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Assessment #4

Research Assessment: Xenotransplantation

Name: Hebah Tanveer

Date: 17 October 2018

Subject: Independent Study and Mentorship

MLA Citation:

Claxon-McKinney, Barbara. "Xenograft Technology: A New Frontier in Medicine." ​Pediatric

Nursing​, Sept. 2000, p. 511. ​Health & Wellness Resource Center​,

http://link.galegroup.com/apps/doc/A66668168/HWRC?u=j043905002&sid=HWRC&

xid=b4f3516f. Accessed 17 Oct. 2018.

Section 1: Introduction

Xen·o·trans·plan·ta·tion, ​noun: the process of grafting or transplanting organs or tissues

between members of different species. In simpler terms, xenotransplantation means using animal

body parts (including cells, tissues, and organs) in the human body. It’s no secret that the

demand for human donors will forever remain unsatisfied by the supply; the world may never

have enough human donors. As the field of biotechnology looks for viable alternates,

xenografting is a concept that comes up. So far, the practice isn’t widespread because of

biocompatibility issues, but recent breakthroughs in biotechnology are eliminating rejectible

factors of animal tissue. We may soon live in a world where men and women walk with pig

hearts beating in their chests.


Section 2: My Reaction

In my last two research assessments, I have focused on the concept of scarcity in the

biomedical world: not enough organs and not enough blood. These assessments highlighted the

development of biotechnologies to directly replace the aforementioned body tissues. However,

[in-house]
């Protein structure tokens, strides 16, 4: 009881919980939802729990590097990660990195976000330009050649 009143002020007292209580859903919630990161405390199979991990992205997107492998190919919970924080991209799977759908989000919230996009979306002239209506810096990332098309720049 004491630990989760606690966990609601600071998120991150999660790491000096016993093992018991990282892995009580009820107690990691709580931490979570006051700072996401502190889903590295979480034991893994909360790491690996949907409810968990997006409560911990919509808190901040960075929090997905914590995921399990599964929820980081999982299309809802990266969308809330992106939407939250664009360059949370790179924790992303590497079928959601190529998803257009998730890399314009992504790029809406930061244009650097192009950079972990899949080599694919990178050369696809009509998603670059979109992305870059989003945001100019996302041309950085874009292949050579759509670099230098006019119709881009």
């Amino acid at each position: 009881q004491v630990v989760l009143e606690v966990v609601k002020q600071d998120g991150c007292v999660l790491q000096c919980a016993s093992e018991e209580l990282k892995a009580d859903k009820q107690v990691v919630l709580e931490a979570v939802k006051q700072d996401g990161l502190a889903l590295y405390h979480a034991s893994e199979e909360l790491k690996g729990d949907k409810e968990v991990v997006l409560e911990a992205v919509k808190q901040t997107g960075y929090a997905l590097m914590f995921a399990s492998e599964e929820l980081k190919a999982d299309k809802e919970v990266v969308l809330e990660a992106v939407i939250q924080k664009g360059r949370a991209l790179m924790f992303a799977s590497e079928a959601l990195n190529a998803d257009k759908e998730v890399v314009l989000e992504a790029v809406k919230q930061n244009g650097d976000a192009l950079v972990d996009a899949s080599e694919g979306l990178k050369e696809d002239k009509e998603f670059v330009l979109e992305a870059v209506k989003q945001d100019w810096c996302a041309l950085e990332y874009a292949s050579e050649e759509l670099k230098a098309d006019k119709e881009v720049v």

this assessment highlights the use of biotechnology to improve the functionality of already

existing (animal) body tissues. I think that working with what already exists is a better option for

organ and tissue transplantation than creating something from scratch, simply because the phase

of trial-and-error is eliminated. The structure already works in a living creature; how can it work

in humans, too? This is where biotechnology comes into play. Gene engineering and chemical

manipulation techniques that dissolve rejection factors of the animal tissue have been developed.

As biocompatibility continues to increase, it is safe to say that we could be a few years away

from global xenotransplantation!

Section 3: My Reflections

Xenografts are most commonly taken from pigs, cows, and primates. These animal tissue

donations can be used for skin and bone grafts, cardiovascular and dental implants, and blood

products. In addition to biomaterials, xenografts can be used in the following scenarios: restoring

organ function, reducing number of chronic seizures, and treating diseases such as Parkinson’s

and Huntington’s. I find it absolutely fascinating the breadth of applications that a fairly simple

concept can cover. A few trials of xenotransplantation have been attempted with varying levels

of success, but obviously if it was 100% successful, the general public would be more aware of
the topic. Xenotransplantation has come a long way (the concept has been drawing attention

since the early 1900s), but the field still has a long way to go.

Section 4: The Current Situation

The article ​Xenograft Technology: A New Frontier in Medicine was published almost

twenty years ago. The last paragraph of the article is entitled “Future of Xenografting,” and in

this section, the author hypothesizes that by the year 2010, over 500 thousand patients around the

globe will have transplants from pig donors. I decided to look into this fact and discovered that

while there have definitely been a few successful cases here and there, most current sources still

refer to the concept of xenotransplantation as a thing of the future. If biotechnology cannot make

significant progress with animal tissue and organ donation, I think that as long as the elements of

xenografting used to treat certain conditions are explored, the field will continue to blossom.